Tag Archives: Nostalgia

Senior Wannabes

Do you know any senior wannabes?

Underclassmen — especially freshmen — have always envied these advanced aristocrats.

As a lowly 15-year-old with a learner’s permit, I drove with Mom beside me. Seniors, on the other hand, often drove in their own cars, the ultimate in coolness.

While we freshmen sweated Algebra I and basic biology, seniors studied calculus and genetics. They were the star quarterbacks, the strutters on the musical stage, the academic superstars. They wore their steadies’ class rings wound with angora. Their slips didn’t show, their shoestrings didn’t trip them, and when they laughed in the cafeteria, chocolate milk never squirted out their noses.

At our school, they owned the Senior Circle, etched into the floor. Underclassmen caught touching it scrubbed the Circle with toothbrushes while the entire school watched.

Even when a senior, I stepped into the Circle only once — ready to hit the floor if attacked by toothbrushes.

For me, the Senior Circle didn’t live up to its billing.

Neither did the fabled senior year. I still didn’t understand algebra. The starring role in the musical went to somebody else. I achieved my driver’s license, only to have two accidents. I gained the boyfriend, then had to give back the class ring. Graduation was bittersweet, with many goodbyes.

Strangely, reverting to freshman status recharged my batteries. I explored a fascinating, new world: college.

Decades later, I’ve achieved senior status again. Not many wannabes stand in line to join me.

Who signed me up for this senior club when I wasn’t looking? I still don’t know algebra. I hear not-so-distant rumbles about taking drivers’ tests again. (Noooooo!) Starring roles go to younger people.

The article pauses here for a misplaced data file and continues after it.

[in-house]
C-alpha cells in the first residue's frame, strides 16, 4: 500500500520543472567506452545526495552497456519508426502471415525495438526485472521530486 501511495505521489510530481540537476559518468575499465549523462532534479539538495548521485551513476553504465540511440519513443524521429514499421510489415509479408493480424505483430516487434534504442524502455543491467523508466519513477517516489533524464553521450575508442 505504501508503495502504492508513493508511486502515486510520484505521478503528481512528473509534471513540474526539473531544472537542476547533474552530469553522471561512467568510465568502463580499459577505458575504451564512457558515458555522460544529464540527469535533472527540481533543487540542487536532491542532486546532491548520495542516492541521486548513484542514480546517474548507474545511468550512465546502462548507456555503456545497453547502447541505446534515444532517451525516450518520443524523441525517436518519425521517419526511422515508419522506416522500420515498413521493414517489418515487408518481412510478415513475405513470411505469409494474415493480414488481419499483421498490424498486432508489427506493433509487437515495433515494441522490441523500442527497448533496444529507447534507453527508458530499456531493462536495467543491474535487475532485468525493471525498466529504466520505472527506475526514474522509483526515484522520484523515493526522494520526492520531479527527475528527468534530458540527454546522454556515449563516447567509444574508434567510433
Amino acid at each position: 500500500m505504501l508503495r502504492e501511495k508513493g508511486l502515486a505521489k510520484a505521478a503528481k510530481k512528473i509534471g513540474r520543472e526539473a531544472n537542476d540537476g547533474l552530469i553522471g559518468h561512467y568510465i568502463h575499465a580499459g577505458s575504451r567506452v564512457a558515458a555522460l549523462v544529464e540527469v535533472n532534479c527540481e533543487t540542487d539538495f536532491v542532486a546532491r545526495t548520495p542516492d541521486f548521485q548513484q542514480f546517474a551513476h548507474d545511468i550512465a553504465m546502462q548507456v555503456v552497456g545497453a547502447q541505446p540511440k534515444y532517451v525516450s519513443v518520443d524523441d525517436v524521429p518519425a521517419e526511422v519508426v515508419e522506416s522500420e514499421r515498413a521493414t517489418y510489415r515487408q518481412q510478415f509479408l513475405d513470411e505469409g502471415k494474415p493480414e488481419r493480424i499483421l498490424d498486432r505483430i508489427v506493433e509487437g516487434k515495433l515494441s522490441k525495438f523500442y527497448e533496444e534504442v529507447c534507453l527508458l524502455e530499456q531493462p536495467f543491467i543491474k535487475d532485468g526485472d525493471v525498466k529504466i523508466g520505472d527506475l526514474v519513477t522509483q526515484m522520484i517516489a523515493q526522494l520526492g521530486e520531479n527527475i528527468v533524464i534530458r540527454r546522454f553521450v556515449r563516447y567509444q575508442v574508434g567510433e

Where’s the Senior Circle in all this?

Image by Erika Wittlieb from Pixabay.

For many of us, grandchildren light it up like a movie marquee. No angora adorns our rings, but they’ve worn sweet grooves into our fingers and our hearts. Longtime friends, belly-laugh memories, and watch-TV dinners in which we don’t have to be good examples fill our days. Quiet wisdom gained only by those who have walked the road, won and lost — all these and more make our Senior Circle special.

Best of all, the God who drafted 80-year-old Moses to lead a national exodus still inhabits the Senior Circle. He inspired Caleb, a geriatric commando, to conquer a mountain inhabited by giants. He told 87-year-old Anna a secret few knew: the newborn she blessed at the temple was Jesus, the Savior of the world — including seniors.

God urges us to live, grow and achieve, and to look forward to graduation. Yes, it will be bittersweet with many goodbyes.

But we can become heavenly freshmen, exploring the infinite, fascinating world we will inhabit forever with Jesus.

Your Extraordinary Ordinary: What do you think of growing older?

Adventures with Dad

In honor of Father’s Day, I’m celebrating my dad’s independent spirit. Until a few months before his death at 91, he never ceased seeking new adventure — and scaring his kids spitless.

Mom and Dad on their front porch in 2007.

Visiting my parents lapses me into Louisiana slow-mo. Lounging on their front porch, eating Mom’s peach cobbler, we watch mercury in the ancient thermometer soar. A hound dog snores in the road.

This Mayberry moment feels timeless. But it will disappear faster than my cobbler.

Why?

In a word, Dad.

My 82-year-old father, rocking away, looks harmless. But this man has given his guardian angel a permanent tic.

Dad regales me with his latest exploits. Although my parents rent Great-granddaddy’s homestead from my cousin, Dad claims responsibility for it. One morning, he scaled the heights — “No dizziness a’ tall when I take my pills” — and cleaned gutters.

When I choked and asked why he hadn’t called my cousin, he said, “Why bother her? I got time.”

However, 96-year-old Great-aunt Footsie spotted Dad on the roof. She told him he hadn’t gained a lick of sense over the years. A polite Southern boy, he agreed. Yes, ma’am, he shoulda called a young ’un to do that. No, ma’am, he wouldn’t climb up on the roof again.